And how is that external drive connected.  If it's also connected via a hub, try connecting it directly on one of the system's USB3 ports.  Personally, I've never found any of those gimmicky WD or Seagate external drive enclosures that I'd trust for backing up my life's work.  Rosewill's not bad.  The best solution, of course, is a system with "hotswap" drive bays.  Great for "rotating" off-site storage.

As for those Reflect read/write performance numbers, as Froggie says, they shouldn't be taken too seriously.  I've seen them indicate widely varying rates from one time to the next for virtually identical backups -- sometime even "better" rates for backups that actually take longer.  See the example below where a 77GB backup takes 5½ minutes longer to complete and verify than a 78GB backup under identical conditions one day apart, although the latter has a slightly lower reported write speed.  Not a very reliable or meaningful "speedometer", I don't think.

http://forum.macrium.com/uploads/images/f9ea4eff-24ae-4109-9540-b717.png

http://forum.macrium.com/uploads/images/603f93f9-4293-4cef-86d1-4ba3.png
By jphughan - 5 May 2017 1:50 AM

^ I just have a set of 9 WD 3TB 2.5" USB 3.0 drives in a rotation. The problem with a hot swap dock is that after you remove it you just have an exposed bare drive, but these have the enclosure as some measure of protection and they're still easy to take off-site. I've used 3.5" enclosures in the past for other purposes but haven't had an issue with these WD drives yet, and I figure they may just be using the same type of bridge chip that the enclosure vendors are anyway, so I don't consider them inherently less reliable. Not sure I'd trust my life's work ONLY to one of them, but that's true of just about everything!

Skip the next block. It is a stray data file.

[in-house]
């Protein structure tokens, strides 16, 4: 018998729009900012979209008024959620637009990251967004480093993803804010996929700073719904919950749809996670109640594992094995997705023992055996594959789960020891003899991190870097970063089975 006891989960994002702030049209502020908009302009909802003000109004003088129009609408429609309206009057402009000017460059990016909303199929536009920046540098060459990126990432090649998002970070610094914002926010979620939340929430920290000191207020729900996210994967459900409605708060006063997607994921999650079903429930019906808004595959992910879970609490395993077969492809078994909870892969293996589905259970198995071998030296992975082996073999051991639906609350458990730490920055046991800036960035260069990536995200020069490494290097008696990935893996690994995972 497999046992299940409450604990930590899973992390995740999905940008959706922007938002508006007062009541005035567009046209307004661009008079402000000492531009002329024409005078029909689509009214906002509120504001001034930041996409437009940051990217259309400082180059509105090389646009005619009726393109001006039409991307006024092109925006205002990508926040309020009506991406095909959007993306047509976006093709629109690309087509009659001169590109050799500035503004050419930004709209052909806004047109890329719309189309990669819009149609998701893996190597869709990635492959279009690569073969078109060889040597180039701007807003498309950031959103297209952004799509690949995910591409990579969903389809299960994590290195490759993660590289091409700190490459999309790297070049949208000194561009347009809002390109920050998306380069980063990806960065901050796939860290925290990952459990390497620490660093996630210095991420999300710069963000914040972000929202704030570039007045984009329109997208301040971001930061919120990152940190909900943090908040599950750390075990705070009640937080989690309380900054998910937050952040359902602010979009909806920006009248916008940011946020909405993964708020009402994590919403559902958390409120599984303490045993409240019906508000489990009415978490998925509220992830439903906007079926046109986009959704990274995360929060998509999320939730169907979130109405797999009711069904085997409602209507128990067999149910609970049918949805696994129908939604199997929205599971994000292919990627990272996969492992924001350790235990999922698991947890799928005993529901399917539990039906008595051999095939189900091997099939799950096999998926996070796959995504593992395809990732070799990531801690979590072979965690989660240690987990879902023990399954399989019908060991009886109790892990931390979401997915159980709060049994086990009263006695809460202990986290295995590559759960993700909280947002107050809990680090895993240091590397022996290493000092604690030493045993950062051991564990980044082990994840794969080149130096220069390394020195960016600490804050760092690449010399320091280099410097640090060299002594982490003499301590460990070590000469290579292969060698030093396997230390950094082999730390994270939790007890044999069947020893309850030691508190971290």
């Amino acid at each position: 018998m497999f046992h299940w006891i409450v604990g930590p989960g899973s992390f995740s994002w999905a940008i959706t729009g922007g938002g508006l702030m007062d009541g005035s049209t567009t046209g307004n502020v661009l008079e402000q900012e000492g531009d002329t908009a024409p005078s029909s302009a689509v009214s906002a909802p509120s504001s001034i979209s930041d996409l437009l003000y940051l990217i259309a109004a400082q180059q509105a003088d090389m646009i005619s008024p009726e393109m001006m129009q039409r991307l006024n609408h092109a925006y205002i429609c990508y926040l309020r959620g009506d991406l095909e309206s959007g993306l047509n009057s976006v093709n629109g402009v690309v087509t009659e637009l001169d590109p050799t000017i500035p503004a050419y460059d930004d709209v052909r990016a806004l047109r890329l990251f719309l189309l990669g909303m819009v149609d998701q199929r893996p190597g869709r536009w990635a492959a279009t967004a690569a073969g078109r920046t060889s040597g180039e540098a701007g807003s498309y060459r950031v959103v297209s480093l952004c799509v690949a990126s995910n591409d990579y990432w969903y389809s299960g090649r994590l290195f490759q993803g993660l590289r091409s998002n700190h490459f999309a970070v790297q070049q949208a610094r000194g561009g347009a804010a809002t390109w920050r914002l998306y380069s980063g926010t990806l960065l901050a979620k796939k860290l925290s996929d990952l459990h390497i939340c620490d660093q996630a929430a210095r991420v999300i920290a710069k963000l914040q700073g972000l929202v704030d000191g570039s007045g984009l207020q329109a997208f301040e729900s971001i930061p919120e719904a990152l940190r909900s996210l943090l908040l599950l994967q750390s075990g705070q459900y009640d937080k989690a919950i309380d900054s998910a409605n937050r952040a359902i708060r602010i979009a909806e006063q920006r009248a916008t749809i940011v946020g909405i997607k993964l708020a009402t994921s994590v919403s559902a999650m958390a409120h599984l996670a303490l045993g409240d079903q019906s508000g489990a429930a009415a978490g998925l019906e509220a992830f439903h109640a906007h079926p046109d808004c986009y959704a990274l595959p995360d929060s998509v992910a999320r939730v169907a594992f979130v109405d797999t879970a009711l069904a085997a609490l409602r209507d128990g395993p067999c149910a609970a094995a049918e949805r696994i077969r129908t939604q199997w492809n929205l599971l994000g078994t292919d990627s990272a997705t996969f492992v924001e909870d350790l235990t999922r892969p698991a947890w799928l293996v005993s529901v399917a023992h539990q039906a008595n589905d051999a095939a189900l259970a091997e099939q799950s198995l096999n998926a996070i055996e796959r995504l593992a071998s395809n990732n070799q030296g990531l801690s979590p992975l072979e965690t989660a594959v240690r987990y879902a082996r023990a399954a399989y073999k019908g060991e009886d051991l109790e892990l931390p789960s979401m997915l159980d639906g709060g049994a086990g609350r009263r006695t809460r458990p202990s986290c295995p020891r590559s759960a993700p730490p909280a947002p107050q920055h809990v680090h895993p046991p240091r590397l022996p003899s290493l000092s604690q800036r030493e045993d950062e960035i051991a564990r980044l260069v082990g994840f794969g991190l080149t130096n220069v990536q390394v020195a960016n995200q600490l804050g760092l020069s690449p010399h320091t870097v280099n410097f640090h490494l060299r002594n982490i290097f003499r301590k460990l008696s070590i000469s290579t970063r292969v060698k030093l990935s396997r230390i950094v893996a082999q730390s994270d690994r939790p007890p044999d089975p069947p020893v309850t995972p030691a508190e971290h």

By Arvy - 5 May 2017 3:24 AM

The problem with a hot swap dock is that after you remove it you just have an exposed bare drive,

Well yes, but there are all kinds of cheap carrying cases available for getting them to their fireproof storage destination.  In fact, the original anti-static bag and bubble wrap package will work fine if you save it.

I figure they may just be using the same type of bridge chip that the enclosure vendors are anyway, so I don't consider them inherently less reliable.

1) https://community.wd.com/t/bridge-boards/68198
2) http://www.pcworld.com/article/2995539/storage-drives/western-digital-self-encrypting-external-hard-disk-drives-have-flaws-that-can-expose-data.html
 et cetera ...  The point is that swappable drive bays are connected directly to the mobo's own SATA ports without any intermediary gadgets at all.
By jphughan - 5 May 2017 4:40 AM

^ Oh ok, didn't realize you were talking about SATA/eSATA hot swap bays. I was thinking of drive docks.
By Seekforever - 5 May 2017 8:22 PM

I use 3.5"HD disk caddies for my desktops along with the occasional use of a 2.5" WD My Passport.  The caddy solution is great especially now that motherboards recognize when it is present or not - that used to be a PITA because the PC had to be rebooted to recognize it.
Of course, I can't use a caddy on my portables so that is strictly done with 2.5" USB3 My Passports. Been using them for years now (I have 4, IIRC) and I always verify images and my data files that are copied using SyncBack. Never had a problem so I'd trust them as much as I trust any computer stuff. I did have a USB2 external 3.5" HD develop bad sectors but that's a different story.
By Arvy - 5 May 2017 9:45 PM

Yes, and equally relevant and helpful I suppose, is the fact that I've been using Macrium Reflect for years on numerous combinations of HDDs and SSDs and have never had a single backup or restore or cloning problem with any of it personally.  Not ever.  Not once.

In the meantime, I continue to await the OP's response to my question about how the external drive is connected and, in particular, whether a hub is involved.
By GDK - 6 May 2017 4:48 AM

The external drive is connected directly to the motherboard's USB3 connector with a short 18" USB3 cable. I have updated the USB3 drivers, I'll see how that works out. Thanks all.